Wilson, T; Angal, A; Xiong, XX (2020). Orbital Path and Spacecraft Attitude Correction for the MODIS Lunar Spatial Characterization. IEEE TRANSACTIONS ON GEOSCIENCE AND REMOTE SENSING, 58(2), 1063-1073.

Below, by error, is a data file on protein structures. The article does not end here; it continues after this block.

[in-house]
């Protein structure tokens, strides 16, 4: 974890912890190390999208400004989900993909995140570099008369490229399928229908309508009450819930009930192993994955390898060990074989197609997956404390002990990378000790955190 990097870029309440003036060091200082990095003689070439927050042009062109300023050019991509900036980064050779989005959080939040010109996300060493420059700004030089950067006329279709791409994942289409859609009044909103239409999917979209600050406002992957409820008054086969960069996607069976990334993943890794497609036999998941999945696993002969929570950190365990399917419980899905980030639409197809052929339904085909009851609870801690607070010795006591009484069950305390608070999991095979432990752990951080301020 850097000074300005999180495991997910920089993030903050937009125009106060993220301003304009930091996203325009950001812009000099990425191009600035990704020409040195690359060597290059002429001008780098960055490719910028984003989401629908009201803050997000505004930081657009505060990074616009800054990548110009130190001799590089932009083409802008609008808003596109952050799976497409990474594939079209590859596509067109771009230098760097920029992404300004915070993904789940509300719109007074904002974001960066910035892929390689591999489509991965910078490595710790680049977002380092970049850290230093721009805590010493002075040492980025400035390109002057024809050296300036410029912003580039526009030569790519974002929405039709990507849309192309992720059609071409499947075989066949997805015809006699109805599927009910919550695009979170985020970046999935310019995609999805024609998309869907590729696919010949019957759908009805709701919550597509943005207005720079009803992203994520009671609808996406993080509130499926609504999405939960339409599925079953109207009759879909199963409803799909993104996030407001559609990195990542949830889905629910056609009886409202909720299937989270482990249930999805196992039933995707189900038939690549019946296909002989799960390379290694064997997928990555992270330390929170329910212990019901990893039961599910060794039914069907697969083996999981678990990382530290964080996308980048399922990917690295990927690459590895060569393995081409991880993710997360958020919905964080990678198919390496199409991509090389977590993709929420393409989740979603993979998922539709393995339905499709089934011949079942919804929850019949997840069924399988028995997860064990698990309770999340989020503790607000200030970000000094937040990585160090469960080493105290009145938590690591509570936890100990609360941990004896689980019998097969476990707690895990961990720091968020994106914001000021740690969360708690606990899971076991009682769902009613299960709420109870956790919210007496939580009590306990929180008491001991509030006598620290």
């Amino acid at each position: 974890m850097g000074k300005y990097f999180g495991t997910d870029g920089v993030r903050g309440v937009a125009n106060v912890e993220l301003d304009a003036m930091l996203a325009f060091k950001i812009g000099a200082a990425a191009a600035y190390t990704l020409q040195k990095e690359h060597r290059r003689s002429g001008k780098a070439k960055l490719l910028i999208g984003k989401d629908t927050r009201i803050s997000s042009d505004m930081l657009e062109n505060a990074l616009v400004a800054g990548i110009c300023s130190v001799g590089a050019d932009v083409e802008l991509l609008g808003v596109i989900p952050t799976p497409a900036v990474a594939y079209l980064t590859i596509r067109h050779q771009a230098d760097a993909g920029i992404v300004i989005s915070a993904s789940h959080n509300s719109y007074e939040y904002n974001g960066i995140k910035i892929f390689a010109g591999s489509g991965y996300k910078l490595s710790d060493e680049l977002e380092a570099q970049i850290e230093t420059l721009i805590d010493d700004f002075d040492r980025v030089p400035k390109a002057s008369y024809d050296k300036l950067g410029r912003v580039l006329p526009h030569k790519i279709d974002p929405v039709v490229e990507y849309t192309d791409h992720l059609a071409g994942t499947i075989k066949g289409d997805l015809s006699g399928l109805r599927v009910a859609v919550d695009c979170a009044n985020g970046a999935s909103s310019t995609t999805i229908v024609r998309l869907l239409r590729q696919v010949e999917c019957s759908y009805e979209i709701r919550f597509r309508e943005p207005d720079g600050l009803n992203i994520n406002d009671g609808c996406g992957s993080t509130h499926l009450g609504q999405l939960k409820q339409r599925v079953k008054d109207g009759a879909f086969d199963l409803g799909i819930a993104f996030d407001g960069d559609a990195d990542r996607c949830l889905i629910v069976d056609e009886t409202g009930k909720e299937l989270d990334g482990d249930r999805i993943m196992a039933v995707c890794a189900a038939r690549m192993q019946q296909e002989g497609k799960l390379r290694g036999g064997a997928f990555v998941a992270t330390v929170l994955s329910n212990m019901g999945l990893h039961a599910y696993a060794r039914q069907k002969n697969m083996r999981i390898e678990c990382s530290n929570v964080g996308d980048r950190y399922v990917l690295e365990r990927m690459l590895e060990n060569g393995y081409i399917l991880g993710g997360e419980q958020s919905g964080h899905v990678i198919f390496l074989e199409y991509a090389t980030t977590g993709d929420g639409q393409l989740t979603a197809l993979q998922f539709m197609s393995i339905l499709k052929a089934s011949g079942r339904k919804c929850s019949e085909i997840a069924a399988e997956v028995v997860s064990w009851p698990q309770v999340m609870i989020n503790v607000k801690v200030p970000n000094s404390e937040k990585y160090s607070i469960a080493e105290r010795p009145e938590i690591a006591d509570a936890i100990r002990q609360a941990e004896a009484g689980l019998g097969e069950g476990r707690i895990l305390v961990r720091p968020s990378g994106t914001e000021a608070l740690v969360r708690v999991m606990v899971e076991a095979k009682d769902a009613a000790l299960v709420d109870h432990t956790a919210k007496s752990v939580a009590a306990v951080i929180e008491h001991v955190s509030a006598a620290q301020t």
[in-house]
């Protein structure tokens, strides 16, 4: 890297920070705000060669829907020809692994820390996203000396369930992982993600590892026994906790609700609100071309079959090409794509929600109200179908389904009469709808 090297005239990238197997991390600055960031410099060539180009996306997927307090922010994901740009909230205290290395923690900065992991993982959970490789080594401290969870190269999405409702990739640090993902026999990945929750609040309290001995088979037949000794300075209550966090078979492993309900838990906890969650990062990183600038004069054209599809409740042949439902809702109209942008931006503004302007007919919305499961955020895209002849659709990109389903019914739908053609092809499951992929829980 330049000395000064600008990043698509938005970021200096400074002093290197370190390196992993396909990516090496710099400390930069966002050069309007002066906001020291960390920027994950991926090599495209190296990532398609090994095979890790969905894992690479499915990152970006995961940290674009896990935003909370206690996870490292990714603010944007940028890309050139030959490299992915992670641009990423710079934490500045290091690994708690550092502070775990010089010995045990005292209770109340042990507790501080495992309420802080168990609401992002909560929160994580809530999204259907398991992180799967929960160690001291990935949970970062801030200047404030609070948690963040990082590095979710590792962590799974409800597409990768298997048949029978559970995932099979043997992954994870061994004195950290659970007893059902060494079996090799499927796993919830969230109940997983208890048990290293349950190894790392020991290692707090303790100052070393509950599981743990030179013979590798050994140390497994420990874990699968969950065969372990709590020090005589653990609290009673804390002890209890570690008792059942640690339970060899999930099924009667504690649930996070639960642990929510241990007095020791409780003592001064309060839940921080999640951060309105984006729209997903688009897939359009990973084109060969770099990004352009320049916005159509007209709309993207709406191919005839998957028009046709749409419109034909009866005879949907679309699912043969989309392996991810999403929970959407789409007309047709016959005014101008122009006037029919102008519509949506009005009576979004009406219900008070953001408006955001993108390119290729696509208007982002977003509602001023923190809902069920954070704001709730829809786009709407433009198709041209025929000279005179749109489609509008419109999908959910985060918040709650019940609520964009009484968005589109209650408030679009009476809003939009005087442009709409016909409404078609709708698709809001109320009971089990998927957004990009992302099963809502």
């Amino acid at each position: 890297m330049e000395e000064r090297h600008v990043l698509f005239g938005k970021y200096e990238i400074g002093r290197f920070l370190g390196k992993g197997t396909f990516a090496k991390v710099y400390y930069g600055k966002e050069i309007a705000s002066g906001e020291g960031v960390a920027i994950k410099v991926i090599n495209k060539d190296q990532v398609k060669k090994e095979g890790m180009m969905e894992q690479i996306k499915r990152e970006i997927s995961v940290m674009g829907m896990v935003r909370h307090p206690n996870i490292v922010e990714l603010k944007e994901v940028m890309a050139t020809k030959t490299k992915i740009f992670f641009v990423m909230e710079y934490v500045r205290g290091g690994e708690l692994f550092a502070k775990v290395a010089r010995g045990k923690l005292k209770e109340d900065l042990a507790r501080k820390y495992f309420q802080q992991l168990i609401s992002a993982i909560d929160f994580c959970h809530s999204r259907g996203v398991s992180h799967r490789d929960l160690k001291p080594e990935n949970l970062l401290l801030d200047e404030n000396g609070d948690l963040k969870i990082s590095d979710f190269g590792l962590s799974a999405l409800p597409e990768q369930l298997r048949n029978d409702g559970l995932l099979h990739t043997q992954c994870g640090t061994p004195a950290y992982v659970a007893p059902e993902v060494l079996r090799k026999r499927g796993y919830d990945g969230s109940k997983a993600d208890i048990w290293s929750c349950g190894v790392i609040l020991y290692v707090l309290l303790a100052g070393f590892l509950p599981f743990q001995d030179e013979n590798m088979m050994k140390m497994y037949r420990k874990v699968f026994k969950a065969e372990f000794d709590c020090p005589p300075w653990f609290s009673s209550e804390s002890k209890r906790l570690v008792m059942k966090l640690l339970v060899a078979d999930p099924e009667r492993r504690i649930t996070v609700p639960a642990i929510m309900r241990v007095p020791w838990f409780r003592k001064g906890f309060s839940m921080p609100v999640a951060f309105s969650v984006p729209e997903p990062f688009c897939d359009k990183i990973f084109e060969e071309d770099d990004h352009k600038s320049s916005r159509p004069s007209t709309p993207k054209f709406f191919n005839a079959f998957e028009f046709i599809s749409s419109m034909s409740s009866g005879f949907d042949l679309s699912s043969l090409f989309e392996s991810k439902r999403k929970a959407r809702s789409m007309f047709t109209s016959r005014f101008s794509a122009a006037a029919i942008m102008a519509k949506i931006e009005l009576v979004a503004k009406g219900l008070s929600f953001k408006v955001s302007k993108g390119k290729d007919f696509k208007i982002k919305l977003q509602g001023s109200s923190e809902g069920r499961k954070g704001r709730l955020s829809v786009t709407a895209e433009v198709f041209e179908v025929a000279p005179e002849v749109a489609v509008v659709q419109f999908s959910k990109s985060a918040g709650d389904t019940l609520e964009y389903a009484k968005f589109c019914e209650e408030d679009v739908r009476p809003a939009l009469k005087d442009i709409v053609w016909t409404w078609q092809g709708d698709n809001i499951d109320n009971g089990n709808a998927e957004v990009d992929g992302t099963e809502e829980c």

For the Moderate Resolution Imaging Spectroradiometer (MODIS) on the Terra and Aqua platforms, regularly scheduled lunar observations using spacecraft roll maneuvers have been used extensively for sensor characterization. While the primary purpose of these observations is for radiometric calibration of the reflective solar bands, they have also been leveraged for a number of other sensor performance assessments, such as the band-to-band spatial registration (BBR) and detector-to-detector spatial registration (DDR). The spatial registration calculations are complicated by the fact that the Moon does not move in a straight path across the sensor field of view (FOV). This path is determined by the relative orbital motion between the spacecraft and the Moon and the instrument attitude error that results from the roll maneuver. In this article, we develop a correction for the MODIS lunar spatial characterization measurements by calculating the predicted path of the Moon across the sensor FOV using spacecraft and lunar ephemeris data to model the relative orbital motion between the spacecraft and the Moon along with spacecraft attitude error data acquired during the roll maneuver. The difference between the measured and predicted positions of the Moon in the MODIS FOV can be used to calculate the BBR and DDR results. Since the predicted path across the FOV will be the same for each band, the BBR results will be minimally affected. However, we will show that the along-scan spread in the DDR can be significantly reduced, which results in a much greater consistency throughout the full mission for both Aqua and Terra MODIS.